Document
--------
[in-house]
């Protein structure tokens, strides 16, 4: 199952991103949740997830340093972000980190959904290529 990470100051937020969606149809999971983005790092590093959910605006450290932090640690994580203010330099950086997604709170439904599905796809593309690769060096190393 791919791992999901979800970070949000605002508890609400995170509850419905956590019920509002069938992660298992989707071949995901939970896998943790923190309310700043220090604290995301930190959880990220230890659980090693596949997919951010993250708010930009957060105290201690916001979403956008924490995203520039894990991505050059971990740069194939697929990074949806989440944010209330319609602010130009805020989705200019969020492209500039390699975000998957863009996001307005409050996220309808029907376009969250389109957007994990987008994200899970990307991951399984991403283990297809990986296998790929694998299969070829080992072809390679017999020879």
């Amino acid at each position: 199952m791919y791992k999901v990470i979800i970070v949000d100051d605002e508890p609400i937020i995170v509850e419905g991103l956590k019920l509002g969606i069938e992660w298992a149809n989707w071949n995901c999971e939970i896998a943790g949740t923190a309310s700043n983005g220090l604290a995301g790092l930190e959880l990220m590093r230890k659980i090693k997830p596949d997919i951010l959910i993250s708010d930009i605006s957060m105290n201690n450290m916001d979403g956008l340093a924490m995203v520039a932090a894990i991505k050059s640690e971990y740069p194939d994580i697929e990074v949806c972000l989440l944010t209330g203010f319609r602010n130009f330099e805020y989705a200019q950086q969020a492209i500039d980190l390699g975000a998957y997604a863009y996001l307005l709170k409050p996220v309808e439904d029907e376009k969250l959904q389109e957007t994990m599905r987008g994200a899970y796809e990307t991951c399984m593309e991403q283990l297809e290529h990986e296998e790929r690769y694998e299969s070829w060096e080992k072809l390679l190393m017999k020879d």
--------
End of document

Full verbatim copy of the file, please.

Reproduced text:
[in-house]
């Protein structure tokens, strides 16, 4: 199952991103949740997830340093972000980190959904290529 990470100051937020969606149809999971983005790092590093959910605006450290932090640690994580203010330099950086997604709170439904599905796809593309690769060096190393 791919791992999901979800970070949000605002508890609400995170509850419905956590019920509002069938992660298992989707071949995901939970896998943790923190309310700043220090604290995301930190959880990220230890659980090693596949997919951010993250708010930009957060105290201690916001979403956008924490995203520039894990991505050059971990740069194939697929990074949806989440944010209330319609602010130009805020989705200019969020492209500039390699975000998957863009996001307005409050996220309808029907376009969250389109957007994990987008994200899970990307991951399984991403283990297809990986296998790929694998299969070829080992072809390679017999020879």
């Amino acid at each position: 199952m791919y791992k999901v990470i979800i970070v949000d100051d605002e508890p609400i937020i995170v509850e419905g991103l956590k019920l509002g969606i069938e992660w298992a149809n989707w071949n995901c999971e939970i896998a943790g949740t923190a309310s700043n983005g220090l604290a995301g790092l930190e959880l990220m590093r230890k659980i090693k997830p596949d997919i951010l959910i993250s708010d930009i605006s957060m105290n201690n450290m916001d979403g956008l340093a924490m995203v520039a932090a894990i991505k050059s640690e971990y740069p194939d994580i697929e990074v949806c972000l989440l944010t209330g203010f319609r602010n130009f330099e805020y989705a200019q950086q969020a492209i500039d980190l390699g975000a998957y997604a863009y996001l307005l709170k409050p996220v309808e439904d029907e376009k969250l959904q389109e957007t994990m599905r987008g994200a899970y796809e990307t991951c399984m593309e991403q283990l297809e290529h990986e296998e790929r690769y694998e299969s070829w060096e080992k072809l390679l190393m017999k020879d």